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Animal Reproduction and Physiology
Asian-Australasian Journal of Animal Sciences 1999;12(8): 1192-1199.
DOI: https://doi.org/10.5713/ajas.1999.1192    Published online December 1, 1999.
Sward Characteristics and Nutritive Value of Two Cultivars of Subterranean Clover
Y. J. Ru, J. A. Fortune
Two cultivars of subterranean clover (Trifolium subterraneum L.), `Dinninup` and `Seaton Park` were sown at Shenton Park Field tation, Western Australia, in May 1992 and 1993. The characteristics of Dinninup related to animal production were compared with Seaton Park under grazing conditions with herbage utilization efficiencies of 60% in 1992 and 65% in 1993. The results showed that Dinninup and Seaton Park had similar dry matter digestibility (77-78%) and dry matter production (1,290 kg/ha in 1992; 930 kg/ha in 1993) before flowering initiation even though Dinninup had more (p<0.05) branches, leaves and petioles per plant. After flowering, the herbage on offer of Dinninup was higher (p<0.05) and dry matter digestibility was lower (p<0.05) than that of Seaton Park while the sward structure was similar for both cultivars. The variation in nutritive value among plant parts increased with maturation. Leaf was more digestible than stem and petiole with a higher nitrogen content, and stem had the lowest dry matter digesitibility and nitrogen content in late of the season. Sheep did not show any preference for Seaton Park over Dinninup. The predicted body weight gain of sheep grazing pure Seaton Park and Dinninup swards using Grazfed software indicated that sheep grazing Dinninup were predicted to have a similar body weight gain in early growing stage and a significantly lower gain after flowering compared with those grazing Seaton Park.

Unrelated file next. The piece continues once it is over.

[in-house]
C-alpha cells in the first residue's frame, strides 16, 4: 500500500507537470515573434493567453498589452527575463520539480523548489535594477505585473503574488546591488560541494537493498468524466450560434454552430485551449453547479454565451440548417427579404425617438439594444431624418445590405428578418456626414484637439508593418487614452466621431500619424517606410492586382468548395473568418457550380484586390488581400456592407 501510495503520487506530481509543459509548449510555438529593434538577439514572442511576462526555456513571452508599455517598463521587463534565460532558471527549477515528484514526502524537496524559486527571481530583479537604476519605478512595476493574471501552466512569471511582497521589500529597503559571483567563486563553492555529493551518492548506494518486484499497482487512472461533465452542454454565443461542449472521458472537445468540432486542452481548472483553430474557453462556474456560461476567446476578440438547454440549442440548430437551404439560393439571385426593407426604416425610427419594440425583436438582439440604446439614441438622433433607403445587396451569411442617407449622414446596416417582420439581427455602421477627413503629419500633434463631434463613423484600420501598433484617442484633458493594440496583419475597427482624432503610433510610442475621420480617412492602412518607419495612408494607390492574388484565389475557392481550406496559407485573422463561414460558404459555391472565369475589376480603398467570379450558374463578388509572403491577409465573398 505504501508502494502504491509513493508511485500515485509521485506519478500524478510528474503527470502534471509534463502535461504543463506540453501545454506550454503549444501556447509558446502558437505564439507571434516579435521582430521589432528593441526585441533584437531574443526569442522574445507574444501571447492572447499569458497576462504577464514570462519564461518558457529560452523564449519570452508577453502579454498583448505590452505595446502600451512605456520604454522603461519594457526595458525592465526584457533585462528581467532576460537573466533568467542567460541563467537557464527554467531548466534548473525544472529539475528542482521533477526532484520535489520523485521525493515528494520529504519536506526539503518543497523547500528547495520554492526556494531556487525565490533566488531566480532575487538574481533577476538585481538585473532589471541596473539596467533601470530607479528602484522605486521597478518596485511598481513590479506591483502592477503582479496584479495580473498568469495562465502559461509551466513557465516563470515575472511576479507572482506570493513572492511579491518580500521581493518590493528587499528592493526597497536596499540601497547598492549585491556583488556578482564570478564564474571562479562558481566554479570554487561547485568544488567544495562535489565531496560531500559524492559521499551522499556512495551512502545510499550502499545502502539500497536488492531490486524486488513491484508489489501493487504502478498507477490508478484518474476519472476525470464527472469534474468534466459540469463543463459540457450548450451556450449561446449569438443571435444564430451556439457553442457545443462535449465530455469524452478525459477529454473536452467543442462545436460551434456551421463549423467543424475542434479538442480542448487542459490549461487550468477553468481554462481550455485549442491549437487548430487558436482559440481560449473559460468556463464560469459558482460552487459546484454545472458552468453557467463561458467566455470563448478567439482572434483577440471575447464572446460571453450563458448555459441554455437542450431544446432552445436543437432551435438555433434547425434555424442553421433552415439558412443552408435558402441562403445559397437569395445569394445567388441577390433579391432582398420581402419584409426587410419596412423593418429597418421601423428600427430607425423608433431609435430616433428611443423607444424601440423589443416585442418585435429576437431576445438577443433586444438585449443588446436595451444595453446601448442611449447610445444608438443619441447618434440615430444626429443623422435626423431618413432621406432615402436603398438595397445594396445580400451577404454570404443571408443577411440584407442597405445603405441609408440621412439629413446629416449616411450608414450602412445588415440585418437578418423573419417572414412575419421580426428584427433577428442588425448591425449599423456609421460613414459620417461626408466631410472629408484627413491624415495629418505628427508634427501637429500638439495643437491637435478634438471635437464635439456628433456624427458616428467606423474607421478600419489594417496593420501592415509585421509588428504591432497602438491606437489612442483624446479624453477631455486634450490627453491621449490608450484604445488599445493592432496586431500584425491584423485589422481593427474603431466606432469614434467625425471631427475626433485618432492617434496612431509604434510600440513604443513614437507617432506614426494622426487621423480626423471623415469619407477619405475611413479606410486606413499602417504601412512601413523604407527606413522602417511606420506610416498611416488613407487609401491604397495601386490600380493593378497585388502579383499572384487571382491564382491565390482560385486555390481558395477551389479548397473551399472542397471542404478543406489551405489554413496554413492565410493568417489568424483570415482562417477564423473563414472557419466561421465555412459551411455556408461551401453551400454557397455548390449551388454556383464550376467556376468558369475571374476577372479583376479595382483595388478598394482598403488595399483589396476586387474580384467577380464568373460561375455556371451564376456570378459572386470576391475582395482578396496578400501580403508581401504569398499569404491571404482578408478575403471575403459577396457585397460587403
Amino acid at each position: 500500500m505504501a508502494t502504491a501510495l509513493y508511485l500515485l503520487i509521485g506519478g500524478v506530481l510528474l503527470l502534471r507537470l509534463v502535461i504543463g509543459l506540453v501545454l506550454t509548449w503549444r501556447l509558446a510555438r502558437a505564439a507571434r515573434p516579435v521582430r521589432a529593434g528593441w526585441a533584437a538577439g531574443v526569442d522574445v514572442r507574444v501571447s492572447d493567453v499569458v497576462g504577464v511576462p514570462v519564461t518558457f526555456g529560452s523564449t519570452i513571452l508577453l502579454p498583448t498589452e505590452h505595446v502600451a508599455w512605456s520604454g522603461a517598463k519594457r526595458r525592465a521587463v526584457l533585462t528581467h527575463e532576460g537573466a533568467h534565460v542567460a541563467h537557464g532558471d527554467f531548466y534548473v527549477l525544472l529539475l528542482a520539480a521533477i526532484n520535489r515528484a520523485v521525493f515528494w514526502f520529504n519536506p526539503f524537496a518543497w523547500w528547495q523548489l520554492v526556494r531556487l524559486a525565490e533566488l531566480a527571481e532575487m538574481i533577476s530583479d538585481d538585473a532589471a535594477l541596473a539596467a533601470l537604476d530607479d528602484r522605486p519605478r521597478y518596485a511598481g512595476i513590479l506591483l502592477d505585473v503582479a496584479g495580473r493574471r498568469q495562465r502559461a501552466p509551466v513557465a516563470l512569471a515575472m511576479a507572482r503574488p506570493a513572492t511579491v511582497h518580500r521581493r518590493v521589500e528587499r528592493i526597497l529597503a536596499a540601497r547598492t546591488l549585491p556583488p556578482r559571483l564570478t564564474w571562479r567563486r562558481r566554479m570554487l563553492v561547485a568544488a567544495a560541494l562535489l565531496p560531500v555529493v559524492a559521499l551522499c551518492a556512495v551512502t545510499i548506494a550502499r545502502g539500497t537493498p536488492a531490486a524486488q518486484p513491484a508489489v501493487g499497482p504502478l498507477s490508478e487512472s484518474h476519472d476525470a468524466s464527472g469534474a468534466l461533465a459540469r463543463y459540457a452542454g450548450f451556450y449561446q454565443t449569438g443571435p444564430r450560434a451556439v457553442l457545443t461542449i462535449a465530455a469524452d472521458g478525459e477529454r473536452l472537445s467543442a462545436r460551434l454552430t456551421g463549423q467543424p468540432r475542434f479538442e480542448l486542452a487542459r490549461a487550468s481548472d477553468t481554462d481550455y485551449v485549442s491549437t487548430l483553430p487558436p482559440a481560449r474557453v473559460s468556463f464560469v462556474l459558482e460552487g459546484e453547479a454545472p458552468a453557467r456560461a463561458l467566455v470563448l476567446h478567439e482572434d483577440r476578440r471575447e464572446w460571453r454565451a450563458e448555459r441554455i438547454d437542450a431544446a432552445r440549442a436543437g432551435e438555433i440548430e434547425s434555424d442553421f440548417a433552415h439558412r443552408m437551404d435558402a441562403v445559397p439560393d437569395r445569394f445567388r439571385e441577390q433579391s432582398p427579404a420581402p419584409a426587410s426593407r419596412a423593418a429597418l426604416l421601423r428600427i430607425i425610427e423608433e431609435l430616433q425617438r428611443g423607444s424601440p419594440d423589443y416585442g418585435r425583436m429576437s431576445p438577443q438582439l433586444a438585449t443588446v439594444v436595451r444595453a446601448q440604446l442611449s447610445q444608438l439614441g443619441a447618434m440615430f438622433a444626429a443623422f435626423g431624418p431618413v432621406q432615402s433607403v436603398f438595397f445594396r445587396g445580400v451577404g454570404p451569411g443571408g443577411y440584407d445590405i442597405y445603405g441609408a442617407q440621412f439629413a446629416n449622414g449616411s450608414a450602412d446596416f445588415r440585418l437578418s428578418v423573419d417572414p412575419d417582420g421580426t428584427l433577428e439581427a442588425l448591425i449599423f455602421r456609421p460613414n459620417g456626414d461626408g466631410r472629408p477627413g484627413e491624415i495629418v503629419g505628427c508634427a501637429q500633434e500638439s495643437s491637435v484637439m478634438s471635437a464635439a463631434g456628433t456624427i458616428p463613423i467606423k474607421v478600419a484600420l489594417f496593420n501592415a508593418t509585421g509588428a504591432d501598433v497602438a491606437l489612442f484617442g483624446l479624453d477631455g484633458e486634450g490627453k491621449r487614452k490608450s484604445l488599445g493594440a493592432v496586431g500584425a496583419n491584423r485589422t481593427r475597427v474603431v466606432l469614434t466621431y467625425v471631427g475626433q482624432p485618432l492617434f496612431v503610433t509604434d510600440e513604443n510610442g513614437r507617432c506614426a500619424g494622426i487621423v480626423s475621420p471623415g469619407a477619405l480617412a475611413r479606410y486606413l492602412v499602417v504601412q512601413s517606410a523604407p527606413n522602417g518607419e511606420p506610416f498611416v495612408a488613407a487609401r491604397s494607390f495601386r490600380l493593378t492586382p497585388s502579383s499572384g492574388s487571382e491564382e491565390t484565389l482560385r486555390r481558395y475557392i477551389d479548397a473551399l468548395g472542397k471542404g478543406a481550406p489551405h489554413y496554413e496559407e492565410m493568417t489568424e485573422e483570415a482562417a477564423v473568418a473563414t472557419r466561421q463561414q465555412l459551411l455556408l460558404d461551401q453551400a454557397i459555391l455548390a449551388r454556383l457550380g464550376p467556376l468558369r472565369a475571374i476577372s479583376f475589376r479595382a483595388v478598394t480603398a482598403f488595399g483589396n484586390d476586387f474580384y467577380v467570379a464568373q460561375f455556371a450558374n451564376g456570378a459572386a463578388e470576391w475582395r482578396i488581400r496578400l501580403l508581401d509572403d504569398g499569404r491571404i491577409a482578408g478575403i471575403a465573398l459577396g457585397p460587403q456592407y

Keywords: Digestibility; Nitrogen; Content; Pasture Growth

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